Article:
21 Once you can isolate the transversus abdominis, practice this isolation in many different positions - i.e. sitting, standing, bending over etc.Once you can turn the muscle on in different positions easily you can progress to stage 2.
22 Step 2-strenthening and endurance exercises for transversus abdominis
23 LEVEL 1:-Stabilize one leg.(left)Other leg will fall out.(right)
24 LEVEL 2:- Stabilize one leg (left) Perform following 3 activities on other leg (right)A-lift bend leg with 90 degree hip flexion.B-slide heel to extend knee.C-lift straight leg to 45 degrees
25 Level 3:Hold one leg at 90 degrees of hip flexion with upper extremity assistance.perform following activities on other leg :A-lift bend leg with 90 degree hip flexion.B-slide heel to extend knee.C-lift straight leg to 45 degrees
26 Level 4:-Hold one leg at 90 degrees of hip flexion with out upper extremity assistance.perform following activities on other leg :A-lift bend leg with 90 degree hip flexion.B-slide heel to extend knee.C-lift straight leg to 45 degrees
27 Level 5: Bilateral lower limb activity i-e A-lift both legs with 90 degree hip flexion.B-slide both heels to extend knee.C-lift both legs straight to 45 degrees
28 InstructionsBegin each exercise with drawingin maneuver to activate core muscles.For endurance, decrease limb loading and perform repetitive motion for 1 minute or longer.For strength, progress load.
29 With all these exercises maintain the leg lift for 10 seconds and build 3 sets of 10 reps
30 Advanced dynamic strengthening exercises for abdominal muscles
37 Step 1: Isolation of Multifidus: Lie on your side with your spine in a neutral posturePalpate the multifidus you are trying to isolate,(find the spine bone and then fall off into the gutter just sideways from the bone)
38 Breathe in and out and contract the multifidus under the fingers. The contraction of the multifidus should feel like a slow, firm, 'swelling' under your fingers .You should not feel a rapid contraction.No actual movement of the hip, pelvis or spine should occur.Hold the contraction without becoming rigid, and continue to breathe.
39 Step 2: strengthening of multifidis: Once you can isolate the multifidus, practice this isolation in many different positions - i.e. sitting, standing, bending over etc.Once you can turn the muscle on easily you can progress to the following exercises.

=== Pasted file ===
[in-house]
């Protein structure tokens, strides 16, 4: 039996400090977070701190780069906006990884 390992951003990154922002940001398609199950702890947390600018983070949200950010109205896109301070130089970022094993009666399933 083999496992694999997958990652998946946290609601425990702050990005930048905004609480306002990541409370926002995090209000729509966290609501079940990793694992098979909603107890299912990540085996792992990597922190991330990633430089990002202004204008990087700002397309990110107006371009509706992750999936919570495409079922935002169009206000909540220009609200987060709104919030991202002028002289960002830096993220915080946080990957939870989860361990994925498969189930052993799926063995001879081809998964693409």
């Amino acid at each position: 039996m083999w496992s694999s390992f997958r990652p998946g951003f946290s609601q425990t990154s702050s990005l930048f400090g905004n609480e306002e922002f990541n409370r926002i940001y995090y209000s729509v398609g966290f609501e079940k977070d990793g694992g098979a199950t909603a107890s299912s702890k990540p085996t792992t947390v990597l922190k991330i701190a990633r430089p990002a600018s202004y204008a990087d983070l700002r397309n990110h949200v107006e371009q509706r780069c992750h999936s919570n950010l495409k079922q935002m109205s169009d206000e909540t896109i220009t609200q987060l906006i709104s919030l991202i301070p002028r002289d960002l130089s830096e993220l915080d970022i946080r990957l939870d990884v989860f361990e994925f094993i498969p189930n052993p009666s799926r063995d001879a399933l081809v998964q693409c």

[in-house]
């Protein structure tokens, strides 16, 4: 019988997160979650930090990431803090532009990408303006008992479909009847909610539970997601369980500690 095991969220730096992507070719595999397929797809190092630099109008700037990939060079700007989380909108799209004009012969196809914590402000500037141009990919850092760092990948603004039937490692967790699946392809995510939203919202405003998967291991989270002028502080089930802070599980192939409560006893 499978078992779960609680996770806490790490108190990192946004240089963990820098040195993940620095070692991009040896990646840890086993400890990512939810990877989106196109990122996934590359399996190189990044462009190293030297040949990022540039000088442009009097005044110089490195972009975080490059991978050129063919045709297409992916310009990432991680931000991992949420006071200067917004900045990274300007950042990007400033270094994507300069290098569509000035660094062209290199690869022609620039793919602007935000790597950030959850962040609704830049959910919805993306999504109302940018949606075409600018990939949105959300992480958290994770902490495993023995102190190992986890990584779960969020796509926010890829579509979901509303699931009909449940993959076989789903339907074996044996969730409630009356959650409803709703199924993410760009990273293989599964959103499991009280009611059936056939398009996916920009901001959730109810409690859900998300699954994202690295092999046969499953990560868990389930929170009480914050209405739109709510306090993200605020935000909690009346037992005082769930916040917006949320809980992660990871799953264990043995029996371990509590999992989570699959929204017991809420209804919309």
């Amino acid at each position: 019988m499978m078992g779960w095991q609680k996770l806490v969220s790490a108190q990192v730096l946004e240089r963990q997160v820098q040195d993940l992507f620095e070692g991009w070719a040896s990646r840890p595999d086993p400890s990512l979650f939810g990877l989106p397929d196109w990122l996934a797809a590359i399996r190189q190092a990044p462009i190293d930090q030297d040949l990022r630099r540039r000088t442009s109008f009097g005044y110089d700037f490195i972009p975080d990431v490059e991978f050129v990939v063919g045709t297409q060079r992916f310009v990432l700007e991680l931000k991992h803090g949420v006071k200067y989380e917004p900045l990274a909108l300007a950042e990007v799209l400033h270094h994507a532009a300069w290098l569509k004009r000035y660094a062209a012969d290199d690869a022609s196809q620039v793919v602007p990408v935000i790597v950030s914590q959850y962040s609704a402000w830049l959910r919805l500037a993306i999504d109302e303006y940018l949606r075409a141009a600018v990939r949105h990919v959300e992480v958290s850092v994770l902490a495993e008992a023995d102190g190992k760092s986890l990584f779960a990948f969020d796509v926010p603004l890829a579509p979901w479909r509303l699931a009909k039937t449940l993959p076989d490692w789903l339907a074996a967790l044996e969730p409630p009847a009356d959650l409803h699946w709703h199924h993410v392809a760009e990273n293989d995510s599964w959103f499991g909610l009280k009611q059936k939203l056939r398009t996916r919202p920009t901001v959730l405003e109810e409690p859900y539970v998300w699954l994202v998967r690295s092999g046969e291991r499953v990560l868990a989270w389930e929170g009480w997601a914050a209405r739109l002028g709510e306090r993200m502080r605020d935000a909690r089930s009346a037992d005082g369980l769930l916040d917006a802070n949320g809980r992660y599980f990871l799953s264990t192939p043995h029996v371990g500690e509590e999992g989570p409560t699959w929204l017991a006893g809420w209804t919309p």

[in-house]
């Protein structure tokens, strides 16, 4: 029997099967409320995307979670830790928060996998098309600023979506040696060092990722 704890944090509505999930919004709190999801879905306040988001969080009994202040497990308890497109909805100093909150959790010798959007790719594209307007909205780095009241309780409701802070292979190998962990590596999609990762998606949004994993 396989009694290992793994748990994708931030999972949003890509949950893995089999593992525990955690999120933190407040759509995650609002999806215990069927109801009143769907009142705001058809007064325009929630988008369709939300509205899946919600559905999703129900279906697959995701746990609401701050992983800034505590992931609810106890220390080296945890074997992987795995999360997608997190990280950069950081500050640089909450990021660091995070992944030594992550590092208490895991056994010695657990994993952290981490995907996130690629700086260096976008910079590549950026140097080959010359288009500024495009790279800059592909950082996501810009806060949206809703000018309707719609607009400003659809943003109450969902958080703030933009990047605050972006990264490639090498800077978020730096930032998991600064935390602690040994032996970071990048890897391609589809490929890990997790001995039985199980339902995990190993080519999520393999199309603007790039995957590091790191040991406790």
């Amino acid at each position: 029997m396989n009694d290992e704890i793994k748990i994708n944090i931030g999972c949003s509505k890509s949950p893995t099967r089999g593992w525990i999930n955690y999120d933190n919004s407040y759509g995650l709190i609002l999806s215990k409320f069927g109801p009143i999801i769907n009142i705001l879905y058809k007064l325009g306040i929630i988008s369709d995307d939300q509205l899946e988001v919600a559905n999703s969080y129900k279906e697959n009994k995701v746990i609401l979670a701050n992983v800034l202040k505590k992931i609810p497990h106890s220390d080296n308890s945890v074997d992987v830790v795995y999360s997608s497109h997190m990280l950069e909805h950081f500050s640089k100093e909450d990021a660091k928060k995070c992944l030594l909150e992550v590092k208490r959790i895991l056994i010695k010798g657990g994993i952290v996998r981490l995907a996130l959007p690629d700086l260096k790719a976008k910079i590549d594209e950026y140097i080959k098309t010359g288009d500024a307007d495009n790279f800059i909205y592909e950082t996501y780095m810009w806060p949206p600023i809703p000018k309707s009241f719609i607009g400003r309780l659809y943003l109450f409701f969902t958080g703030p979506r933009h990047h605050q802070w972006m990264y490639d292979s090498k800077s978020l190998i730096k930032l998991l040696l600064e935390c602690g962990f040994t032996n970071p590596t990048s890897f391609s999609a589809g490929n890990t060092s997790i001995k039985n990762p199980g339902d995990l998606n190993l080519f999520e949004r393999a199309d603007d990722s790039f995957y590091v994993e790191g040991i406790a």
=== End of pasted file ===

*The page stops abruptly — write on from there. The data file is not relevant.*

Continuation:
40 Level 1:Quadruped position.Flex one upper extremity.
41 Level 2: Quadruped position Extend one lower extremity by sliding it along the exercise mat.
42 Level 3: Quadruped position Extend one lower extremity and lift 6-8 inches off the mat.
43 Level 4:Quadruped positionFlex one UE and extend contralateral LE.
53 Step 1: Isolation of the Pelvic Floor Muscles Lie on your back or side or sit with the spine in a neutral posture.Firmly palpate your abdomen 1-2 inches inside of your hip bones.Imaginary stop the urine and fecal flow.The muscles you use to stop the flow of urine and feces are the same muscles you will be squeezing when doing the Kegel's exercises.
54 When you isolate your pelvic floor muscles you should feel a deep tension in your abdomen (under your fingers),you should NOT feel your buttocks tighten, legs rotate out or movement of your spine or pelvis.If you feel a muscle pushing your fingers out of your abdomen, butt gripping or spinal movement then you are not being successful in connecting to your pelvic floor muscles.A correct contraction should result in a very gentle tension deep in the abdomen (often very hard to feel initially).
56 Step 2: Learning to Co-contract the Pelvic Floor with Transversus Abdominis and Relax the Deep Posterior Pelvic Muscles(ischiococcygeus and piriformis)Begin by sitting on a firm chair.Find your neutral spine positionSqueeze the muscles in your buttock and turn your hips out .feel the muscles in the deep posterior pelvis contract.draw your Ischial bones together.Now complete relax these muscles
57 maintain the relaxation and gently and slowly contract the pelvic floor muscles Repeat this few times.palpate the transversus abdominis just inside your anterior hip bones.As you contract your anterior pelvic floor you should feel a light, deep tensioning in the lower abdomen.Keep your buttocks relaxed, maintain your neutral spine position and repeat this gentle contraction a few times while focusing on relaxed breathing.